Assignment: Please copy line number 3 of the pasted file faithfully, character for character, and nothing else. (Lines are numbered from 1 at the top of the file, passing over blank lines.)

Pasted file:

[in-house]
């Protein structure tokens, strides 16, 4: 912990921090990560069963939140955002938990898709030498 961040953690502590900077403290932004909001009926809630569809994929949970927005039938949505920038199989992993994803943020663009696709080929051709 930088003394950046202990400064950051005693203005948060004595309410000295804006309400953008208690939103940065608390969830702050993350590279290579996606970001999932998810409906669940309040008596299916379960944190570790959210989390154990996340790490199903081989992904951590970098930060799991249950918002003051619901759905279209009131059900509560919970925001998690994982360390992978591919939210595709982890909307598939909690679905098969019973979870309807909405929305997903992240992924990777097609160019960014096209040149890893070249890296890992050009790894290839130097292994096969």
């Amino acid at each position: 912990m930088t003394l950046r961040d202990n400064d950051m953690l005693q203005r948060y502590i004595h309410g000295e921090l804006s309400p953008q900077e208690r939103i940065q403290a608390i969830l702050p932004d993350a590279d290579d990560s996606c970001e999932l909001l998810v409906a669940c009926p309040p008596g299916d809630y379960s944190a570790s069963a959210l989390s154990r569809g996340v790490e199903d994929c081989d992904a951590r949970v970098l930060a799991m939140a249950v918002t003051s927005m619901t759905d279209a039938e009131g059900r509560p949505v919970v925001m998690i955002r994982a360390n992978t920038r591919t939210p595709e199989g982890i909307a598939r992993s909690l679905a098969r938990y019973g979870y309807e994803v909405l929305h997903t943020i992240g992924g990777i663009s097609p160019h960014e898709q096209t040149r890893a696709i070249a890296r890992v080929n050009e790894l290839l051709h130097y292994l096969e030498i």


């Amino acid at each position: 912990m930088t003394l950046r961040d202990n400064d950051m953690l005693q203005r948060y502590i004595h309410g000295e921090l804006s309400p953008q900077e208690r939103i940065q403290a608390i969830l702050p932004d993350a590279d290579d990560s996606c970001e999932l909001l998810v409906a669940c009926p309040p008596g299916d809630y379960s944190a570790s069963a959210l989390s154990r569809g996340v790490e199903d994929c081989d992904a951590r949970v970098l930060a799991m939140a249950v918002t003051s927005m619901t759905d279209a039938e009131g059900r509560p949505v919970v925001m998690i955002r994982a360390n992978t920038r591919t939210p595709e199989g982890i909307a598939r992993s909690l679905a098969r938990y019973g979870y309807e994803v909405l929305h997903t943020i992240g992924g990777i663009s097609p160019h960014e898709q096209t040149r890893a696709i070249a890296r890992v080929n050009e790894l290839l051709h130097y292994l096969e030498i």